I walked for 20 minutes in the pouring rain in Hiroshima to get to a tiny restaurant that was above a garage. Sarii-chan had been recommended to me so I could try some Hiroshima style Okonomiyaki and I was anxious to check it out, even if it meant sacrificing my shoes.
Pro-tip: when it rains in Japan, it pours. Umbrellas are your friends.
Upstairs it was me and a group of crazy stylish Japanese girls my age, this kid (“kid” he looked like he was about 20) doing his homework, a very drunk Japanese businessman, a girl sitting in the corner reading a manga, and one very old Japanese lady who sat in a corner and looked like she wanted to murder us all. The staff (one guy cooking okonomiyaki) were crazy friendly and helped me order, the patrons were crazy friendly and helped me order, and they all cheered as I managed to take my first bite of that crack-addictive pancake with my chopsticks.
It was eating with an audience. I got a second cheer and a free beer when I finished my entire okonomiyaki and cleared my plate. I can not recommend this restaurant enough.
We had an incredible feast of Kaeseki-Ryori in Kyoto, as well as some unbelievable sashimi from Nishiki (also in Kyoto)
Probably one of the best things I ate was this incredible bowl of shrimp-ginger Tsukemen Soba from Gotsubu in Shinjuku. This tiny (and I do mean tiny. It fits maybe 6 people at a bar) little restaurant took me ages to find and was worth every yen. You order from a vending maching (all in Japanese, so you may have to try and ask or just hope for the best) and then sit down and enjoy watching them make everything in front of you.
What sets Gotsubu apart from other soba places in Tokyo is their insistence on using fresh, local ingredients and homemade soba noodles.
I don’t think I’ve ever eaten anything as delicious and fresh.
I still dream about this place.
And where would I be without the restorative properties of anchovy ramen from Nagi in Golden Gai?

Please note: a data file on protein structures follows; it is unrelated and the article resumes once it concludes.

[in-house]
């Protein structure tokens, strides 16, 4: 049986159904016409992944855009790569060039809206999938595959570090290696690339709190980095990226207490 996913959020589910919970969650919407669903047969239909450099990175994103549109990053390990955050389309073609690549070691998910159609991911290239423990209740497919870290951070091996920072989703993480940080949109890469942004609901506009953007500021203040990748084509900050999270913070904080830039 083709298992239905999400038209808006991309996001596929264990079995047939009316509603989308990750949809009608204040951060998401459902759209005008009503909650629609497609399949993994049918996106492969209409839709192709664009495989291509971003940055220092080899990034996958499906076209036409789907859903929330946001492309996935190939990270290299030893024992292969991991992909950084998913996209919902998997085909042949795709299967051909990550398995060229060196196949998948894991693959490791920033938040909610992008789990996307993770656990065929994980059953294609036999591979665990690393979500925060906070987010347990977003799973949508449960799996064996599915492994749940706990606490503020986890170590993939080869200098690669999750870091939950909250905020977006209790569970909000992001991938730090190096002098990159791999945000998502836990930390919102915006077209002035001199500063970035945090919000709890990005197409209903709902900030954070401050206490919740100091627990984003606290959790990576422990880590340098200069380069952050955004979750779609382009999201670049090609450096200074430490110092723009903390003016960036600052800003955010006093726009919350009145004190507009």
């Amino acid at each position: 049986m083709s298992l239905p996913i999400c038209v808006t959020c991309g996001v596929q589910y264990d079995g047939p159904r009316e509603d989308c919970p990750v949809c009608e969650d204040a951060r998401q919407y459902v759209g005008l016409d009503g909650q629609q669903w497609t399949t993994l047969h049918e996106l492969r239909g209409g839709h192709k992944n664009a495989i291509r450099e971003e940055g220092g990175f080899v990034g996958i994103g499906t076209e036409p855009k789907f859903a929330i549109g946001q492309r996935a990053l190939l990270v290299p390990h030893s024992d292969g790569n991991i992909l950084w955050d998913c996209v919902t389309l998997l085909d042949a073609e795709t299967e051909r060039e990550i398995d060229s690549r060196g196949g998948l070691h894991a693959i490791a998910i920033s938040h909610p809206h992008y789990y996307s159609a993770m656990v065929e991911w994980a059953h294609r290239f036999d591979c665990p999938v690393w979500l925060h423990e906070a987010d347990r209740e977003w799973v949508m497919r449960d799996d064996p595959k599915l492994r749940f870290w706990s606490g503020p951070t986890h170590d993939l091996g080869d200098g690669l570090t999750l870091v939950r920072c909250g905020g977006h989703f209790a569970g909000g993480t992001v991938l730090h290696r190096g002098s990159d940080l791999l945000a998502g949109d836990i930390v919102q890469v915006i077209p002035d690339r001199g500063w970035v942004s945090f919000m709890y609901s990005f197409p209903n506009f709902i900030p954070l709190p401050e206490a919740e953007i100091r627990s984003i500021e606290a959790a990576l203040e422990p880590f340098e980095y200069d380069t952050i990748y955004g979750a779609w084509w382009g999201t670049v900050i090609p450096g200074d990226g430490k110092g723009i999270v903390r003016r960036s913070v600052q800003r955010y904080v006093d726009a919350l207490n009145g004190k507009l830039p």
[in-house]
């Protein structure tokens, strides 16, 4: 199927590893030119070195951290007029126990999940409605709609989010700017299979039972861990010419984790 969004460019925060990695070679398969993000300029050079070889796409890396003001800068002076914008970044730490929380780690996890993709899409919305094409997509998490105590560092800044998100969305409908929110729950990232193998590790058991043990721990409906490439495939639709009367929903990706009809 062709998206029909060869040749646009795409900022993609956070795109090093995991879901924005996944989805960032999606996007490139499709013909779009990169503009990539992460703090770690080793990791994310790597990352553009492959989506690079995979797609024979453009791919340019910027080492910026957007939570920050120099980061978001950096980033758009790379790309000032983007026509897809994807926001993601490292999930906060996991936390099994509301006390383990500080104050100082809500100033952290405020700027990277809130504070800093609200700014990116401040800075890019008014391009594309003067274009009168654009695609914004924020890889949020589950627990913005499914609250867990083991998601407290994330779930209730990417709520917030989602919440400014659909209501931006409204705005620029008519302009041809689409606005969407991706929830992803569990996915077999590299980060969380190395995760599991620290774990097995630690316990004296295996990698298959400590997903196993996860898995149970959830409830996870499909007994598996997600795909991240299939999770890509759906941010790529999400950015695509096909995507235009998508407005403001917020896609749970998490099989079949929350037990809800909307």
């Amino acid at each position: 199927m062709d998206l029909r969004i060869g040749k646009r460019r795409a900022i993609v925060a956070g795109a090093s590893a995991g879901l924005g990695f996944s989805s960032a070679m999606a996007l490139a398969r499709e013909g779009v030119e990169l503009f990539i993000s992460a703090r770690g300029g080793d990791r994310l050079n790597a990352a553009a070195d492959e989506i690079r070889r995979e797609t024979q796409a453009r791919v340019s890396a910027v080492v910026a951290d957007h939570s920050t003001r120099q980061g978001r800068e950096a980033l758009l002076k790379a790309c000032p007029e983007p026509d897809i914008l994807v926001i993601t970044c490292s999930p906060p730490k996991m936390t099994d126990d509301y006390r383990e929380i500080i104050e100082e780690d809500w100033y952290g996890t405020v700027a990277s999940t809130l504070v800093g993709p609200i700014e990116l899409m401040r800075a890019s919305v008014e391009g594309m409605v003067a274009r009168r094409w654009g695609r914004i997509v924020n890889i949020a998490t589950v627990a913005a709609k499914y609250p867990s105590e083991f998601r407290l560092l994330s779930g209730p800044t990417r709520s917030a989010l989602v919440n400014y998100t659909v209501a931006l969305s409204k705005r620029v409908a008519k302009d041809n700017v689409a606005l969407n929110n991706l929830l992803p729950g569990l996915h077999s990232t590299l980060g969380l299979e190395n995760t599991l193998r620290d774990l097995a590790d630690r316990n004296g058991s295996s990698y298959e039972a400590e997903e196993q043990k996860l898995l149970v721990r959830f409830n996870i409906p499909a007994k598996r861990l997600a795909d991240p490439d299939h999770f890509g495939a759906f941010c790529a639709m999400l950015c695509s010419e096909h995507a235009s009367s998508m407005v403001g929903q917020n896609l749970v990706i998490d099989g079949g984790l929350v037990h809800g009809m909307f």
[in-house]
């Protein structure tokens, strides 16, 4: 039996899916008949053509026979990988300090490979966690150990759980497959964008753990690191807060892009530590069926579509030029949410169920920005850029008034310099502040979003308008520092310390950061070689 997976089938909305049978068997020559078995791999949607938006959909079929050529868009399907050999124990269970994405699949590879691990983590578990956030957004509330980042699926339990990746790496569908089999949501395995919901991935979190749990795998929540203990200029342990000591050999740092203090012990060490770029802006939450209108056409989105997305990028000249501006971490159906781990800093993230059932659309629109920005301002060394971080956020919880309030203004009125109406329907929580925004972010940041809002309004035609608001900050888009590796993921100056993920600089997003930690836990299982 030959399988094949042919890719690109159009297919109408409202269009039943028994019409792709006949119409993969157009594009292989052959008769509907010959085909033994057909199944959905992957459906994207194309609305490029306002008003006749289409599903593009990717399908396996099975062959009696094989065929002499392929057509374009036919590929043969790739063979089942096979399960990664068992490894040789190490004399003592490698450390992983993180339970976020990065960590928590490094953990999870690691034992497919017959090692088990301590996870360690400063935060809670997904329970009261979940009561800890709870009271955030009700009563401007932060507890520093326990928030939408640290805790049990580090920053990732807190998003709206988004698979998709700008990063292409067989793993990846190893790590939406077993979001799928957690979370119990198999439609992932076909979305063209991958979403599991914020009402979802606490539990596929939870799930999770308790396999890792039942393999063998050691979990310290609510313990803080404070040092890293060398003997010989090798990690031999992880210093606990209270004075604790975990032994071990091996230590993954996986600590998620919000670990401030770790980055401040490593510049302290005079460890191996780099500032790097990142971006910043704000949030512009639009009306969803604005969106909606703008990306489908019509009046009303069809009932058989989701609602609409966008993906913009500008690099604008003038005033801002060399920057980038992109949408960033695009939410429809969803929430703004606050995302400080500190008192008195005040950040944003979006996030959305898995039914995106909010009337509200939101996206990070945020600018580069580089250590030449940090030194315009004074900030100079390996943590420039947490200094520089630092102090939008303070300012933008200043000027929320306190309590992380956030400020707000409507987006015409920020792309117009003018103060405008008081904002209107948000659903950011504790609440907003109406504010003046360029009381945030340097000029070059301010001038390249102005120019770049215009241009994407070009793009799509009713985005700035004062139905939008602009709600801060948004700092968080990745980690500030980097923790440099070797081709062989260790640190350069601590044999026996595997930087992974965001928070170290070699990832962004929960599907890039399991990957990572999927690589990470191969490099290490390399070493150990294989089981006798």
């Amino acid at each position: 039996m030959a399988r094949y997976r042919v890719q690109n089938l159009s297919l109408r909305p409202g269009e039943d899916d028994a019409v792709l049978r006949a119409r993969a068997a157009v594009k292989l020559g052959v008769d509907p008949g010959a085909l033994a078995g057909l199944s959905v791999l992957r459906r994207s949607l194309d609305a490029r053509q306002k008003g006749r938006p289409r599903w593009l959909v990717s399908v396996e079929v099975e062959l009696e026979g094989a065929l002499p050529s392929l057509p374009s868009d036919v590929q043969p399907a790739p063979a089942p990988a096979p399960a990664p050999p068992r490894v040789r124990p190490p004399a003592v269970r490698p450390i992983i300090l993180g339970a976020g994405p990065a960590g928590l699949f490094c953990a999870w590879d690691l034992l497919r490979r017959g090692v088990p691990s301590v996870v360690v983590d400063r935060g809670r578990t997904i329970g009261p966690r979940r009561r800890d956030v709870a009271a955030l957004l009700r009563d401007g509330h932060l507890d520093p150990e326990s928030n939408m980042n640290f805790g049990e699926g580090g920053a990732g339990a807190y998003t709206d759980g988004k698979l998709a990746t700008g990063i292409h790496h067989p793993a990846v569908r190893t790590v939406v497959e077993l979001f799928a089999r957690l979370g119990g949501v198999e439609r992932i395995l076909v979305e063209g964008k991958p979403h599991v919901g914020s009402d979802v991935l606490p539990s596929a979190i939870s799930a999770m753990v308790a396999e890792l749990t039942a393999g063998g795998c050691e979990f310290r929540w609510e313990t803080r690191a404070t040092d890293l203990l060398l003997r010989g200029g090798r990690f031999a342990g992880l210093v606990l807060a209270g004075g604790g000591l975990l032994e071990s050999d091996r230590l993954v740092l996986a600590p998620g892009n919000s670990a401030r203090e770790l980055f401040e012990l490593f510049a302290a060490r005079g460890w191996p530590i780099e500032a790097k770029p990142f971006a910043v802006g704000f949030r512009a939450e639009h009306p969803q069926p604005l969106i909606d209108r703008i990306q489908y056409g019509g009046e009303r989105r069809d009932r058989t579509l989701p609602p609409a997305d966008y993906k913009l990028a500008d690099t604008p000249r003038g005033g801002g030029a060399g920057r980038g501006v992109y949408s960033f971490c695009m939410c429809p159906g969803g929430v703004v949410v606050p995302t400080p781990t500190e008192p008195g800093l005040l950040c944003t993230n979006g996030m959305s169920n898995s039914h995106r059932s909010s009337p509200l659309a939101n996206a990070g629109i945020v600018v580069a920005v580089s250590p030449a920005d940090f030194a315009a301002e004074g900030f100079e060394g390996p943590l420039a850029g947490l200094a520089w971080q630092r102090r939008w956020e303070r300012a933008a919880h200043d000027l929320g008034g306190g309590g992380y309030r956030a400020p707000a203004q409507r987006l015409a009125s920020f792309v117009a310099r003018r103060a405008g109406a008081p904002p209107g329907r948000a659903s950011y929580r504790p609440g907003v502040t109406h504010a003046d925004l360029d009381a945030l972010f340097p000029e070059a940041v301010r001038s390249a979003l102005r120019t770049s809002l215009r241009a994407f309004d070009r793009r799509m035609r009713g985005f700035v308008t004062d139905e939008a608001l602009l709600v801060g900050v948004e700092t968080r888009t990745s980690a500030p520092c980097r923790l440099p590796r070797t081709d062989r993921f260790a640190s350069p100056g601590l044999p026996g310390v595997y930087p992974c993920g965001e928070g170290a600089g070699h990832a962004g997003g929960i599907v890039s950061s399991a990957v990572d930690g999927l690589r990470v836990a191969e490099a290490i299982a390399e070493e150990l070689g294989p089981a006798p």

Golden Gai is a warren of tiny bars all piled on top of each other. The drinks are cheap, the conversation is insane and they are a bit like opium dens from the last century – somehow you spend 6 hours there and when you come out you’re a different person.
We hit the bars in Golden Gai AFTER Robot Restaurant, so you can imagine the shit-show that must have been. After the karaoke bar where I had to leave a bit too quickly because some guy was taking the lyrics of “Get Lucky” too seriously, and after the many long hours lost at the tiny bar we ended up in, we finally made our way to Nagi for some Anchovy Ramen.
At 6 am.
The sun was rising as we waited in line on the tiny street. We had to place our order into a strange sort of tube? Maybe? I don’t know – this part was a bit of a blur.
But you know what I do remember very clearly? This.
Creamy, delicious, so strong it will kick you in the face: Anchovy Ramen
It’s been a year and I can still taste it.
I ate so much delicious food it’s impossible to talk about all of it, but these are the meals that definitely stayed with me.
Go to Japan. Go right now. Go explore it alone, or with a friend, or with family. Try new things. Play arcade games, wander the streets of Osaka, go to the mountains, visit a temple, eat ramen, watch robots fight, watch monks fight, sing karaoke: just GO.